The Lady In Number 6 Wins 2014 Oscar for Best Documentary Short Subject

The Lady In Number 6: Music Saved Her Life

Alice Herz-Sommer, who died in London last Sunday at the age of 110, was widely described as the oldest known Holocaust survivor. She had been a distinguished pianist in Europe before the war. However, it was only after the Nazi occupation of her homeland, Czechoslovakia, in 1939 that she began a deep study of Chopin’s Études, some of the most technically demanding and emotionally impassioned works in the piano repertory.

For Mrs. Herz-Sommer, the Études offered a consuming distraction at a time of constant peril. But they ultimately gave her far more than that, far more, even, than spiritual sustenance. “They are very difficult,” Mrs. Herz-Sommer said. “I thought if I learned to play them, they would save my life.” And so they did.

In recent years, because of her great age; her indomitability; her continued, ardent involvement with music and her recollections of her youthful friendships with titans like Franz Kafka and Gustav Mahler; Mrs. Herz-Sommer became a beacon for writers, filmmakers and members of the public eager to learn her story. Mrs. Herz-Sommer was also profiled in documentary films, one of which, The Lady in Number 6: Music Saved My Life, a documentary portrait directed by Malcolm Clarke, won the 2014 Oscar for Best Documentary Short Subject.

The Lady in Number 6 has been described as one of the most inspirational stories ever told. In the film, Alice Herz-Sommer, the world’s oldest pianist and oldest holocaust survivor, shares her views on how to live a long happy life. She discusses the vital importance of music, laughter and having an optimistic outlook on life. This powerfully inspirational film tells her amazing story of survival and how she managed to use her time in a Nazi concentration camp to empower herself and others with music.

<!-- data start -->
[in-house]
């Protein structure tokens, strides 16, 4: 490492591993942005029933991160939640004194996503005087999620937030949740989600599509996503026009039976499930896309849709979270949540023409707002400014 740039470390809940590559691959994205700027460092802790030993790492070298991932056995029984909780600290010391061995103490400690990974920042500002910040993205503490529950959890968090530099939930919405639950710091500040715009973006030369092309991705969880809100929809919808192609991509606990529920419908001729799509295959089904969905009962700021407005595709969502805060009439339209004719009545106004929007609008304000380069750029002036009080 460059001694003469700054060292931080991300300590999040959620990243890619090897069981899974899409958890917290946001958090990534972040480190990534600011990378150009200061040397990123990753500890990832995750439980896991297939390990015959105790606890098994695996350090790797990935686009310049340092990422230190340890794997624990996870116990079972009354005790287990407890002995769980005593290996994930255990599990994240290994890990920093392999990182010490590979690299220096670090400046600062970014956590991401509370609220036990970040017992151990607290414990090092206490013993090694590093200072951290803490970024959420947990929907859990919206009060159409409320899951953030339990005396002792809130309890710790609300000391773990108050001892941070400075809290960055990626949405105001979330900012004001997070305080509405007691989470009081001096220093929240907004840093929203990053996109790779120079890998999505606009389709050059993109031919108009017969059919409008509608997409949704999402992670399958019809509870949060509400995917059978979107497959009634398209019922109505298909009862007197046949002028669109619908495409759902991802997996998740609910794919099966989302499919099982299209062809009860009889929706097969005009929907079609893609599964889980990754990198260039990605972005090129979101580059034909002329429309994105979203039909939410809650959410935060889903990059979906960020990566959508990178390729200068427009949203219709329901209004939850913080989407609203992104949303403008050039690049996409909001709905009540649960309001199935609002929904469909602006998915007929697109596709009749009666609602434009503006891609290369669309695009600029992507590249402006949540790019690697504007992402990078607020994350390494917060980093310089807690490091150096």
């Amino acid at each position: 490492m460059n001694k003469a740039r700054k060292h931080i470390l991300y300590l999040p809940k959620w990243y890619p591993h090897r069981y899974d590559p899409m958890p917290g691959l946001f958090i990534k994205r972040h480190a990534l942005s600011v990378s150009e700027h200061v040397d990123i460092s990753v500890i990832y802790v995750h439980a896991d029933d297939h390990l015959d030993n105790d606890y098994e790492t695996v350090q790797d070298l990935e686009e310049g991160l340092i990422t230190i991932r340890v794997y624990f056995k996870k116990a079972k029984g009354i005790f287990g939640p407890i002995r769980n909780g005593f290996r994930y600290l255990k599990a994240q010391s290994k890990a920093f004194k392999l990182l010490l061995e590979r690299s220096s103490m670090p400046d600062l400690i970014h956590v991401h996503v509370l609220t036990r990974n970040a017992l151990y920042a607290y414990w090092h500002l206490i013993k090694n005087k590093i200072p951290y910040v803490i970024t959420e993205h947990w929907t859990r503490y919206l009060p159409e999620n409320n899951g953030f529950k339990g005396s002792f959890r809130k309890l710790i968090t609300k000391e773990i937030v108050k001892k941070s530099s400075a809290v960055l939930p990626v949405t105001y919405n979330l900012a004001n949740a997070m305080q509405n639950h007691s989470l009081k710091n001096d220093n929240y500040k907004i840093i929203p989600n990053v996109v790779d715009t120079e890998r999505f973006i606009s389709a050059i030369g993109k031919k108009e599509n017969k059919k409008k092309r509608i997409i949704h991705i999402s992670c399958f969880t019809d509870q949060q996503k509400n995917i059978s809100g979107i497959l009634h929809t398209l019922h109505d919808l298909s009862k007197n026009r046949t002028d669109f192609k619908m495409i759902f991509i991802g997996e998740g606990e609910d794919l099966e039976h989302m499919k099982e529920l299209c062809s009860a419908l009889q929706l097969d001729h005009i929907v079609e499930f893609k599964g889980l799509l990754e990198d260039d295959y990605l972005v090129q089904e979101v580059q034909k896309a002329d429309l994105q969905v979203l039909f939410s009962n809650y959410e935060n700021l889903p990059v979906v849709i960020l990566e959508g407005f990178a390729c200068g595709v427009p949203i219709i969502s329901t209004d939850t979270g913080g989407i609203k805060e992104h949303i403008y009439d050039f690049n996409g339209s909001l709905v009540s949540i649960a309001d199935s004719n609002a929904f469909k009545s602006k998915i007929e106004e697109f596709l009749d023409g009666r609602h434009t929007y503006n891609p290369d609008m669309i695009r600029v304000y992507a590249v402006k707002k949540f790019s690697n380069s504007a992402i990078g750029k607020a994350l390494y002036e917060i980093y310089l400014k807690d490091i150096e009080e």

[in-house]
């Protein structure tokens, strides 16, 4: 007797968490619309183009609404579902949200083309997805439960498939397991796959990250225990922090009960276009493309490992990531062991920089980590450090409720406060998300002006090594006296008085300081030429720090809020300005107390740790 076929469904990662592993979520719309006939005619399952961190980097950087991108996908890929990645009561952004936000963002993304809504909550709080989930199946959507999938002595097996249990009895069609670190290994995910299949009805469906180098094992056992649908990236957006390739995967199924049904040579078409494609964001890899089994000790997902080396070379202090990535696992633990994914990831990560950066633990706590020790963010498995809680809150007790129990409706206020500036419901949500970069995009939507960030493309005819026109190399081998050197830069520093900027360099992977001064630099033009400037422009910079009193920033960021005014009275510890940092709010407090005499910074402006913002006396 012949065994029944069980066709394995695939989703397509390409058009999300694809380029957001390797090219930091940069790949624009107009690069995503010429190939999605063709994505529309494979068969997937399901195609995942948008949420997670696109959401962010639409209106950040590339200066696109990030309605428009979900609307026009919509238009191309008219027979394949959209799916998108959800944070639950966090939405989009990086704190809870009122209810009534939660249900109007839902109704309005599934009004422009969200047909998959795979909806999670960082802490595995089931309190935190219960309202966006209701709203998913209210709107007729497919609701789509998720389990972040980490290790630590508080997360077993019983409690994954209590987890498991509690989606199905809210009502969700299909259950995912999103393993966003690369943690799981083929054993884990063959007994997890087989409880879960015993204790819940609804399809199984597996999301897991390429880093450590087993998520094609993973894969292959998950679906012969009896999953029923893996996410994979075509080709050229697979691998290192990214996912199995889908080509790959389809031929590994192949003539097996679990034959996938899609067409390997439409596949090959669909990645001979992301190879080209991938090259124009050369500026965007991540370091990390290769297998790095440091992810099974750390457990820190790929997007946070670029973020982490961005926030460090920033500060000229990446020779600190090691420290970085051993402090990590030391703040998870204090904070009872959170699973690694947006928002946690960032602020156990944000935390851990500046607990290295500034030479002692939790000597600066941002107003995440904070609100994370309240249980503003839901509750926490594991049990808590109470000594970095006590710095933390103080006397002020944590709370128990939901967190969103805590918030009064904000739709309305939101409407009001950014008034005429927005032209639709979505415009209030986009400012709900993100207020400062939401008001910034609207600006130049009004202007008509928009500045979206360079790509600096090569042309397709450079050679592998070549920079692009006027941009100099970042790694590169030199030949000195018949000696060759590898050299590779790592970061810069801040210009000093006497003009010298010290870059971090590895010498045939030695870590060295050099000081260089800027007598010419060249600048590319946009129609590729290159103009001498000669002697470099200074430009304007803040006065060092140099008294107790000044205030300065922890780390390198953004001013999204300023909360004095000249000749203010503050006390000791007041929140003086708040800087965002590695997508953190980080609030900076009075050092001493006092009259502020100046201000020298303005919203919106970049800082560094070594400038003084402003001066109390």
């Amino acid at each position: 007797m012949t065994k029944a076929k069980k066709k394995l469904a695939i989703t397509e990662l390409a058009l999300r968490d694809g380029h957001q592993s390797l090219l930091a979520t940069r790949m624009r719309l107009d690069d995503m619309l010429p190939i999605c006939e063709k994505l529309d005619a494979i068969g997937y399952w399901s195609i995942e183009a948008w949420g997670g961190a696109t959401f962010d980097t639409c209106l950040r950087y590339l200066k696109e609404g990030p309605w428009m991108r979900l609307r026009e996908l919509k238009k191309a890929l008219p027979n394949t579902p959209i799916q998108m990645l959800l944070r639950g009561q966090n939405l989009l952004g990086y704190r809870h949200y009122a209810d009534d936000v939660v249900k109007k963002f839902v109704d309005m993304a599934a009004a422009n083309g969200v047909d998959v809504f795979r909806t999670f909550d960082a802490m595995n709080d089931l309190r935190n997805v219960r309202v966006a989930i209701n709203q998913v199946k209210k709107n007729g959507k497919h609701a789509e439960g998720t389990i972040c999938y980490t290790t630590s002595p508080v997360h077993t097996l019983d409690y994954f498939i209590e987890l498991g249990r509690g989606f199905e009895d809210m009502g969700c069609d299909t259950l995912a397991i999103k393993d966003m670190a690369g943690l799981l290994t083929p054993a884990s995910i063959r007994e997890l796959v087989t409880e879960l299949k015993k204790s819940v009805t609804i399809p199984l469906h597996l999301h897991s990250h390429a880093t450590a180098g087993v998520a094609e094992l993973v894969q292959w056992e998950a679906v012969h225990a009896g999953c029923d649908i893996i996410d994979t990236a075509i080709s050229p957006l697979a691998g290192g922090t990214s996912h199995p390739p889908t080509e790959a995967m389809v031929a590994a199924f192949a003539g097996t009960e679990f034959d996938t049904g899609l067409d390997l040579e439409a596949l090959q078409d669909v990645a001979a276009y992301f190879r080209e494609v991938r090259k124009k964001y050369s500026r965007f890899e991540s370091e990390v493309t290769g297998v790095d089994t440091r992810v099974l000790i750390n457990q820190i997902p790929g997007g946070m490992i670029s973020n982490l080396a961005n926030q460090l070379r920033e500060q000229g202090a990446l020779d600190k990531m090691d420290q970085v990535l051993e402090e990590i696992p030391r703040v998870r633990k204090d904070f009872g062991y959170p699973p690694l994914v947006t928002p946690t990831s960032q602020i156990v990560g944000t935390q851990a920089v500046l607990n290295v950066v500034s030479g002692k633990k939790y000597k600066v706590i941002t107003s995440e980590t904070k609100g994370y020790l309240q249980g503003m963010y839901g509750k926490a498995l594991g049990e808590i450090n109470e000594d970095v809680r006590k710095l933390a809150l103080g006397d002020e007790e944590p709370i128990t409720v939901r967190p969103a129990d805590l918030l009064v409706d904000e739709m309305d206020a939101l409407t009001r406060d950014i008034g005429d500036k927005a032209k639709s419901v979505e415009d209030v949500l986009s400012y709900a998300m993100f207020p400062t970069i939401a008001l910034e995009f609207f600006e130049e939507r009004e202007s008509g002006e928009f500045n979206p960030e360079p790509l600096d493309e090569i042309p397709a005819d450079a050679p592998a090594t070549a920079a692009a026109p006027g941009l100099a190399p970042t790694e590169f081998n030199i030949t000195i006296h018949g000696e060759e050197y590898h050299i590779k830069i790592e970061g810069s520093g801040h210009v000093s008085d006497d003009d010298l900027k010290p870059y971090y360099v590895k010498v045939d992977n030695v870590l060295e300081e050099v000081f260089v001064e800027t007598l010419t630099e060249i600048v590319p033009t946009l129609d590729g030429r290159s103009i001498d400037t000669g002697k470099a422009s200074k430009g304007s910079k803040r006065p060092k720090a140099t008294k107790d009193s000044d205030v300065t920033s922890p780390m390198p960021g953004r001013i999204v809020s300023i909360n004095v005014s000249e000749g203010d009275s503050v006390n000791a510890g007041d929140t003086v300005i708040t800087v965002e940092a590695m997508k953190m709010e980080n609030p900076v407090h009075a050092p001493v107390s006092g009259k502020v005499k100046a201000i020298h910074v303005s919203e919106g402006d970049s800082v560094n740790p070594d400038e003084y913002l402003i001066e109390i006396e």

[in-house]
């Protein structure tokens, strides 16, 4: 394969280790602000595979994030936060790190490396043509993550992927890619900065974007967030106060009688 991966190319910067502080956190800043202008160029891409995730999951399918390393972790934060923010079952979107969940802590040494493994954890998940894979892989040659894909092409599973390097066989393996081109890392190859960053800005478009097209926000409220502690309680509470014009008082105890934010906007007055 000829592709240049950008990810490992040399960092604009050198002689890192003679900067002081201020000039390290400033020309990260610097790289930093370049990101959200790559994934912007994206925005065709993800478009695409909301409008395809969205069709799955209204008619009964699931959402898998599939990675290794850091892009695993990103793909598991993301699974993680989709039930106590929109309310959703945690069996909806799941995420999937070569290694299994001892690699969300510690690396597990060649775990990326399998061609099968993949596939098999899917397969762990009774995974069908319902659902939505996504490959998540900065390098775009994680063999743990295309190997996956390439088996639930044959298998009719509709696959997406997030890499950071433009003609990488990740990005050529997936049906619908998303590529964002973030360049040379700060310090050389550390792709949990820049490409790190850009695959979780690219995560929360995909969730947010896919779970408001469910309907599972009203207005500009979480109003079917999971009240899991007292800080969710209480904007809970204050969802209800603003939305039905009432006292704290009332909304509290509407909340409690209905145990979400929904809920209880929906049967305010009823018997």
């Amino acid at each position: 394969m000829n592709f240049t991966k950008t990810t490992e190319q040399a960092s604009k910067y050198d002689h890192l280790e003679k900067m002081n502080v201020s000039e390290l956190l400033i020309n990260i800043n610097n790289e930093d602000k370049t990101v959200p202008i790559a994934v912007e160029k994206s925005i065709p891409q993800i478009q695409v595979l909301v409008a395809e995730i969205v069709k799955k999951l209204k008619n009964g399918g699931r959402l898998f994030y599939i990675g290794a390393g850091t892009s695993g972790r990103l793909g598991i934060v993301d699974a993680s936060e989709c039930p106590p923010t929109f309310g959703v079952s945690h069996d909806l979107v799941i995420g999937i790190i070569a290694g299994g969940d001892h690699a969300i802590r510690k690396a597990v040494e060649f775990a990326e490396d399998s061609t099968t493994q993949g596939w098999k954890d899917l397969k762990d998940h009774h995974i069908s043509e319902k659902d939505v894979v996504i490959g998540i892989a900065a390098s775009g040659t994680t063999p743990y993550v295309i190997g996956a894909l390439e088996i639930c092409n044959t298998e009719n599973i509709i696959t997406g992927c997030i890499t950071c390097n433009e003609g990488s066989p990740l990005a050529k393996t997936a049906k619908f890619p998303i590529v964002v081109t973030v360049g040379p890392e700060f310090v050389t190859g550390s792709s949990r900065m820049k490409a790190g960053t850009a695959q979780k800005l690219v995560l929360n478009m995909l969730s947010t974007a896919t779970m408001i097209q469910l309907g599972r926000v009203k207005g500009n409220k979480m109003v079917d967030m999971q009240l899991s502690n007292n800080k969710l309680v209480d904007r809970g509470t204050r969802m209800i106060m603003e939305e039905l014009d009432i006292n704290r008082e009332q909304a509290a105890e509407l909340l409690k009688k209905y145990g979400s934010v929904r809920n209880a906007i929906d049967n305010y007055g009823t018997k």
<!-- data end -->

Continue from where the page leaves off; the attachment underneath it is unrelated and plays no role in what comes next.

Read more about the life of Alice Herz-Sommer in the New York Times here.

The Lady In Number 6: Music Saved Her Life

Prelude to Melancholia: This Is How the End Begins

Prelude to Melancholia: This Is How the End Begins

The Earth is evil,
We don’t need to grieve for it

There are 16 mini-scenes in Lars von Trier’s hauntingly beautiful eight-minute prelude to Melancholia, a movie about love, family and the apocalypse. The soundtrack for the overture to Melancholia is the exquisite prelude to Wagner’s 1859 opera, Tristan and Isolde, an opera Wagner described as “one of endless yearning, longing, the bliss and wretchedness of love; world, power, fame, honor, chivalry, loyalty and friendship all blown away like an insubstantial dream,” for which there is “one sole redemption-death, finality, a sleep without awakening.”

The movie, among Mr. von Trier’s greatest, stars Kirsten Dunst as Justine, a young advertising copywriter who, shortly after she gets married, endures two separate yet related catastrophes. A wedding party at an ocean-side golf resort owned by Justine’s brother-in-law ends with her new husband leaving, which in turn brings on the depression that overtakes her and seems to inaugurate the end of the world or her dream of the same. Many of the movie’s themes are introduced in the overture’s first minutes, a masterpiece in miniature that presents a deep reflection of literary, artistic and cinematic allusions.

Melancholia was named Best Picture at The 2011 European Film Awards in Berlin; the film also won awards for cinematography and production design. Previously, Kirsten Dunst won the Best Actress Award at the 2011 Cannes Film Festival for her performance in Melancholia. Last week, The National Society of Film Critics named Lars Von Trier’s end-of-the-world drama Melancholia Best Picture, and Best Actress honors went to Kirsten Dunst for her performance in the film.

Read more about Prelude to Melancholia in The New York Times here.

Prelude to Melancholia: This Is How the End Begins

Melancholia: The Official Trailer

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